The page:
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News: Milkweed and Skin Cancer

cloverspirit
Posts: 11
Joined: Mar 2018

Just sharing as I look into milkweed (petty spurge) sap or derivatives as a treatment for future basal cell carcinoma.

 

BBC: "Common weed petty spurge 'could treat' skin cancer" (2011)

"The study involved 36 of such patients who collectively had a total of 48 non-melanoma [skin cancer] lesions.

"Each was treated with the sap of the petty spurge plant, or Euphorbia peplus, which was applied to the skin once a day for three days.

"The plant sap has been used for centuries as a traditional medicine, and the researchers wanted to put it through its paces in a proper clinical trial.

"After a one month, 41 of the 48 cancers had shown a complete clinical response to the treatment, meaning no trace of the tumour could be found on clinical examination"

 

Science Daily: "Long-sought method to efficiently make complex anticancer compound developed" (2013)

"Scientists at The Scripps Research Institute (TSRI) have achieved the first efficient chemical synthesis of ingenol, a highly complex, plant-derived compound that has long been of interest to drug developers for its anticancer potential."

 

Studies full of jargon...

https://www.ncbi.nlm.nih.gov/pubmed/?term=Euphorbia+peplus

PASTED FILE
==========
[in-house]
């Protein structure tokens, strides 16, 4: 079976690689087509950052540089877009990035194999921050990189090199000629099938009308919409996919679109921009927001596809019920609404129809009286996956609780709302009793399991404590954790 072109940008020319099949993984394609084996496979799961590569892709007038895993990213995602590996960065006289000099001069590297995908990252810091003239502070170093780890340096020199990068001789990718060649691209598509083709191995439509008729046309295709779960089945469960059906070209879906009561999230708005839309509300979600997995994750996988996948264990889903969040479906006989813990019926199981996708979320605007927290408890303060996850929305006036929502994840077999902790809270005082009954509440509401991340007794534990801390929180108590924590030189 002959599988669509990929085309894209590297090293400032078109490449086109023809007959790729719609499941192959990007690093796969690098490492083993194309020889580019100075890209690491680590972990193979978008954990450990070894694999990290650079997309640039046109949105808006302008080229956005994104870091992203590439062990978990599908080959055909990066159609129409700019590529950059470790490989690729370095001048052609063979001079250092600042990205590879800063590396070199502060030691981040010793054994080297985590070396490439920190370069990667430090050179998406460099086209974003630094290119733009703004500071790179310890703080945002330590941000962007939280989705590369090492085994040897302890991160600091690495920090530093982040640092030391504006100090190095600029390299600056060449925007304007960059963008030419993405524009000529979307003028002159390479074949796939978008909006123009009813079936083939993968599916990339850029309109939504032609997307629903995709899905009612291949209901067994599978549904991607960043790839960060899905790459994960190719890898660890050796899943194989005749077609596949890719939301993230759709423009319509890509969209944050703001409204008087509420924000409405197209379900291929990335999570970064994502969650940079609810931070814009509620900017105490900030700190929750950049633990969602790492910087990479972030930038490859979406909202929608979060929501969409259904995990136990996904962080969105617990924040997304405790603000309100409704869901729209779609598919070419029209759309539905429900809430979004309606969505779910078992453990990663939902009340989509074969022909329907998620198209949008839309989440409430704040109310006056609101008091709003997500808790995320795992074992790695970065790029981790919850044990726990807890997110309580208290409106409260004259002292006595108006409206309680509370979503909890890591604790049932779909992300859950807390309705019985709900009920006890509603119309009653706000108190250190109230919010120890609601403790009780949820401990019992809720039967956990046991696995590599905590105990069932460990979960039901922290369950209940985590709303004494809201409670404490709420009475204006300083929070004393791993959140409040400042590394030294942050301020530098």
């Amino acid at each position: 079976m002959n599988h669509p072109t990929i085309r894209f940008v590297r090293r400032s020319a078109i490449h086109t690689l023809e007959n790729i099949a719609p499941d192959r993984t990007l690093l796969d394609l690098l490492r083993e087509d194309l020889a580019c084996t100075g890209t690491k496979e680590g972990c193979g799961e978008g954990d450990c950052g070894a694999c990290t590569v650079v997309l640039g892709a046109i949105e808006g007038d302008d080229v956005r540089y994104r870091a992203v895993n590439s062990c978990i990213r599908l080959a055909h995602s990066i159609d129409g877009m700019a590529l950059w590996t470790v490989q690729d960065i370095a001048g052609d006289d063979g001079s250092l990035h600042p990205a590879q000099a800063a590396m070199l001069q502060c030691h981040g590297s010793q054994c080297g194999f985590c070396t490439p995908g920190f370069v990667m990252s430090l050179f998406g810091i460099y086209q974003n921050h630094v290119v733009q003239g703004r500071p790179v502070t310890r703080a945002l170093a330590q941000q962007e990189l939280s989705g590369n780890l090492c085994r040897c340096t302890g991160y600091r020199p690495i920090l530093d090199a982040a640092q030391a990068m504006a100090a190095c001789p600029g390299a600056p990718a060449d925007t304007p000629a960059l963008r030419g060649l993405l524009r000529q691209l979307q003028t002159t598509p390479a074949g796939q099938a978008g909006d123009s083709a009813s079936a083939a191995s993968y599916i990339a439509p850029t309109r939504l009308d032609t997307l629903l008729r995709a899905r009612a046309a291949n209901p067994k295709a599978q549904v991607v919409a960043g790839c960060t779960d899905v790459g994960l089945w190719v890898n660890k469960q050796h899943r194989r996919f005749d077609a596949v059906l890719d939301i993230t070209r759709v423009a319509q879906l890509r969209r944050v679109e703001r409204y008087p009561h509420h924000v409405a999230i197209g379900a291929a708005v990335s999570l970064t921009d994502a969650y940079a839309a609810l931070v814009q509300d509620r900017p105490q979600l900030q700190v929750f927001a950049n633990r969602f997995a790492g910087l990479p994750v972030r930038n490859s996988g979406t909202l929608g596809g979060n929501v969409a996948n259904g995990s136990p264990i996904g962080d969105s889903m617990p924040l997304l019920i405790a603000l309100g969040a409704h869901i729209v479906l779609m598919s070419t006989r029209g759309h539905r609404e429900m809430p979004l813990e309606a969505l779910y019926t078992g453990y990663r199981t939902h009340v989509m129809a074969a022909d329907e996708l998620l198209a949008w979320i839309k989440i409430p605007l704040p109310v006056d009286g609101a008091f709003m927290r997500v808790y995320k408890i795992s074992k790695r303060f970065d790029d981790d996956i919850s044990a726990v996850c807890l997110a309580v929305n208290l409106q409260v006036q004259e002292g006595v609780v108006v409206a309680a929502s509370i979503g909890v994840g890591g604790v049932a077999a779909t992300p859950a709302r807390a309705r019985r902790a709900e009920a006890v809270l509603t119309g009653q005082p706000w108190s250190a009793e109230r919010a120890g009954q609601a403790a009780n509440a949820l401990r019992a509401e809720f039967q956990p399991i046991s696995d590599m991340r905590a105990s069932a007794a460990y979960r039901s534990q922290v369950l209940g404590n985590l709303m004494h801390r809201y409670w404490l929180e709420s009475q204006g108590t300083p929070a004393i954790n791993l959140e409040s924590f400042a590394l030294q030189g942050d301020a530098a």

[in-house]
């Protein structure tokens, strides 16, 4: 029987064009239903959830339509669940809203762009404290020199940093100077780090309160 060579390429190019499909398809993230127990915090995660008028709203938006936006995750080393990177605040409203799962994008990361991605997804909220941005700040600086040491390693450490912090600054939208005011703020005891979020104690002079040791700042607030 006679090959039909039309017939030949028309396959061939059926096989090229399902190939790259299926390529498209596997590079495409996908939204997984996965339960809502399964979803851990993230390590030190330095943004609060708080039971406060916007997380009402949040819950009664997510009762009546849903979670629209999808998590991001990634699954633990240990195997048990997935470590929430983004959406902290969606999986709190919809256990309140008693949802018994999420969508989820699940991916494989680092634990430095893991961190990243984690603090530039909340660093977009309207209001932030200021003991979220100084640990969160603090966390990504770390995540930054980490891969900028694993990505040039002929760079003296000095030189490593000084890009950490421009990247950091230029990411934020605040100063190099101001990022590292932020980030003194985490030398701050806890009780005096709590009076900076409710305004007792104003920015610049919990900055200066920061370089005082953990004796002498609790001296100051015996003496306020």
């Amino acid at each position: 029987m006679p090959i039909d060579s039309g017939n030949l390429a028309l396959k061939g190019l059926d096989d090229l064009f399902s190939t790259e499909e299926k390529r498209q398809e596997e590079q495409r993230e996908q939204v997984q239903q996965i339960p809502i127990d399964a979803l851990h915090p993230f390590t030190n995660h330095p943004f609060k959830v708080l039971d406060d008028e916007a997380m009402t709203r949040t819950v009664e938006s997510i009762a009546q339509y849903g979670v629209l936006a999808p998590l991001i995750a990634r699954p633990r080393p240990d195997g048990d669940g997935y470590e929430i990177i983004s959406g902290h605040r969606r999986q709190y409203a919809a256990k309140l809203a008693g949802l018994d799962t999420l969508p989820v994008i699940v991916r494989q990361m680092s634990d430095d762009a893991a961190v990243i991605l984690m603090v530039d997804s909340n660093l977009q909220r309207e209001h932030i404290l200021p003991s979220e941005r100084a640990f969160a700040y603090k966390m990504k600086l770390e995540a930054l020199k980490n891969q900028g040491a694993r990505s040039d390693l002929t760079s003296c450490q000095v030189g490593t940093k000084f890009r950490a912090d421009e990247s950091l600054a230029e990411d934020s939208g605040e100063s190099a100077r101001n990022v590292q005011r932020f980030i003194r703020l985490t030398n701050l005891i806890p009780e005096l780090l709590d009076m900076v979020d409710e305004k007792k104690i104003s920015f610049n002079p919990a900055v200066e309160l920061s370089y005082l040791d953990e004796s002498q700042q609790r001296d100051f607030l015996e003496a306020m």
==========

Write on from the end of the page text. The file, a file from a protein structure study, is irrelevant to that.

photo of E peplus from WikipediaMore about the plant, aka "milkwood" and "cancer weed".

http://ipm.ucanr.edu/PMG/WEEDS/petty_spurge.html

http://www.wildflowerfinder.org.uk/Flowers/S/Spurge(Petty)/Spurge(Petty).htm

 

Does anyone have more information on the use or efficacy of the sap (or the protein within it) to BCC/SCC?

Pilgrimmum
Posts: 6
Joined: Sep 2020

Yes I've used it and it works. Had a basal skin cancer on face. Just about to treat another one.

cloverspirit
Posts: 11
Joined: Mar 2018

Thank you for letting us know, Pilgrimmum!

I have a large number of suspicious spots growing now and should try the gel.

Pilgrimmum
Posts: 6
Joined: Sep 2020

Yes milkweed works. Iv3 used it on basal skin cancers and it works. Just about to treat another one.

cloverspirit
Posts: 11
Joined: Mar 2018

Here's an update, kind of a summary of studies that can be found in the NCBI link, and it's more good news! Mostly.

The active ingredient in Euphorbia peplus sap is ingenol mebutate, which has been approved by the FDA in the United States of America for use as a gel on skin lesion. Treatment appears to involve applying the gel 0.05% once daily for two or three consecutive days to the surface of the BCC or SCC lesion.

In most of the test cases I've read about, the lesion disappeared with no lasting side effects.

Caution: the gel is dangerous to eyes and should also not be ingested. Injuries have been reported from accidental ingestion or exposure to eyes even after handwashing, so using a cotton swab or cotton ball to apply the gel looks to be a much safer method than using fingertips.

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